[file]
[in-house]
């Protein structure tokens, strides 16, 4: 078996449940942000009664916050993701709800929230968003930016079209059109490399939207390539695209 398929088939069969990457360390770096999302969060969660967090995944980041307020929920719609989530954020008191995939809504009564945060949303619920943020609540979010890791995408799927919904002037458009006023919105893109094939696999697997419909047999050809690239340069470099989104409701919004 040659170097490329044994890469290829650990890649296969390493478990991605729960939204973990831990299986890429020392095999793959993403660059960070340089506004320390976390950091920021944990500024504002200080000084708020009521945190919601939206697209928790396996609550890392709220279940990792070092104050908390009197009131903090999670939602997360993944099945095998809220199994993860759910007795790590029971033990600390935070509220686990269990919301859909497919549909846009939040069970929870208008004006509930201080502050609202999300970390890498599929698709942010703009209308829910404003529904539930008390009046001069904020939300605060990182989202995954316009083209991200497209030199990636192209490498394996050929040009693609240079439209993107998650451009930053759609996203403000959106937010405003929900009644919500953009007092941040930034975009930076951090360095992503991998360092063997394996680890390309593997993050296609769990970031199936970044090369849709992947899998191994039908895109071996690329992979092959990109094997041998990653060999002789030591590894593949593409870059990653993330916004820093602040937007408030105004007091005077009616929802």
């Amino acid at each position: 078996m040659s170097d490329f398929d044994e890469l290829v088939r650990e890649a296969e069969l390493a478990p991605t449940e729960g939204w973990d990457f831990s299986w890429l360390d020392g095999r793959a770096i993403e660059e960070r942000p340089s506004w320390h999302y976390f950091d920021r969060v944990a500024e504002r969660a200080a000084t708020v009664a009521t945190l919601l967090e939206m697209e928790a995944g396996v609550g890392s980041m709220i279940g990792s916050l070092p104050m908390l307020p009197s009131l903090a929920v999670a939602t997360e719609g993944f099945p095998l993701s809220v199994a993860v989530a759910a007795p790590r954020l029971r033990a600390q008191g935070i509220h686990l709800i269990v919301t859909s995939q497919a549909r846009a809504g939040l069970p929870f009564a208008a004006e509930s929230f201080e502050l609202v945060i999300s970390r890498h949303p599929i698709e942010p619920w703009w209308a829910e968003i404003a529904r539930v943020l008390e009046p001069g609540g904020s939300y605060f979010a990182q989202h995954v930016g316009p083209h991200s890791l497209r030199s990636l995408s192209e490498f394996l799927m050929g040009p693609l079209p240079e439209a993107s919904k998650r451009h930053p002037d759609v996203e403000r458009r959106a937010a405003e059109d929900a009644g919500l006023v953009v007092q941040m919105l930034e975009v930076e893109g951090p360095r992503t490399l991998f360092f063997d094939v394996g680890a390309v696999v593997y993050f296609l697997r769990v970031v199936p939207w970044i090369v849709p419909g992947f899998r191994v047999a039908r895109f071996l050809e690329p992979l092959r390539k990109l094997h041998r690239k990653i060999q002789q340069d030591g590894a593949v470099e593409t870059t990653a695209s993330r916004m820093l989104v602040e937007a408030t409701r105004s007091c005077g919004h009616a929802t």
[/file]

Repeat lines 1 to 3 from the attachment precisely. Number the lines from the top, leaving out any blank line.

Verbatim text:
[in-house]
């Protein structure tokens, strides 16, 4: 078996449940942000009664916050993701709800929230968003930016079209059109490399939207390539695209 398929088939069969990457360390770096999302969060969660967090995944980041307020929920719609989530954020008191995939809504009564945060949303619920943020609540979010890791995408799927919904002037458009006023919105893109094939696999697997419909047999050809690239340069470099989104409701919004 040659170097490329044994890469290829650990890649296969390493478990991605729960939204973990831990299986890429020392095999793959993403660059960070340089506004320390976390950091920021944990500024504002200080000084708020009521945190919601939206697209928790396996609550890392709220279940990792070092104050908390009197009131903090999670939602997360993944099945095998809220199994993860759910007795790590029971033990600390935070509220686990269990919301859909497919549909846009939040069970929870208008004006509930201080502050609202999300970390890498599929698709942010703009209308829910404003529904539930008390009046001069904020939300605060990182989202995954316009083209991200497209030199990636192209490498394996050929040009693609240079439209993107998650451009930053759609996203403000959106937010405003929900009644919500953009007092941040930034975009930076951090360095992503991998360092063997394996680890390309593997993050296609769990970031199936970044090369849709992947899998191994039908895109071996690329992979092959990109094997041998990653060999002789030591590894593949593409870059990653993330916004820093602040937007408030105004007091005077009616929802």
């Amino acid at each position: 078996m040659s170097d490329f398929d044994e890469l290829v088939r650990e890649a296969e069969l390493a478990p991605t449940e729960g939204w973990d990457f831990s299986w890429l360390d020392g095999r793959a770096i993403e660059e960070r942000p340089s506004w320390h999302y976390f950091d920021r969060v944990a500024e504002r969660a200080a000084t708020v009664a009521t945190l919601l967090e939206m697209e928790a995944g396996v609550g890392s980041m709220i279940g990792s916050l070092p104050m908390l307020p009197s009131l903090a929920v999670a939602t997360e719609g993944f099945p095998l993701s809220v199994a993860v989530a759910a007795p790590r954020l029971r033990a600390q008191g935070i509220h686990l709800i269990v919301t859909s995939q497919a549909r846009a809504g939040l069970p929870f009564a208008a004006e509930s929230f201080e502050l609202v945060i999300s970390r890498h949303p599929i698709e942010p619920w703009w209308a829910e968003i404003a529904r539930v943020l008390e009046p001069g609540g904020s939300y605060f979010a990182q989202h995954v930016g316009p083209h991200s890791l497209r030199s990636l995408s192209e490498f394996l799927m050929g040009p693609l079209p240079e439209a993107s919904k998650r451009h930053p002037d759609v996203e403000r458009r959106a937010a405003e059109d929900a009644g919500l006023v953009v007092q941040m919105l930034e975009v930076e893109g951090p360095r992503t490399l991998f360092f063997d094939v394996g680890a390309v696999v593997y993050f296609l697997r769990v970031v199936p939207w970044i090369v849709p419909g992947f899998r191994v047999a039908r895109f071996l050809e690329p992979l092959r390539k990109l094997h041998r690239k990653i060999q002789q340069d030591g590894a593949v470099e593409t870059t990653a695209s993330r916004m820093l989104v602040e937007a408030t409701r105004s007091c005077g919004h009616a929802t």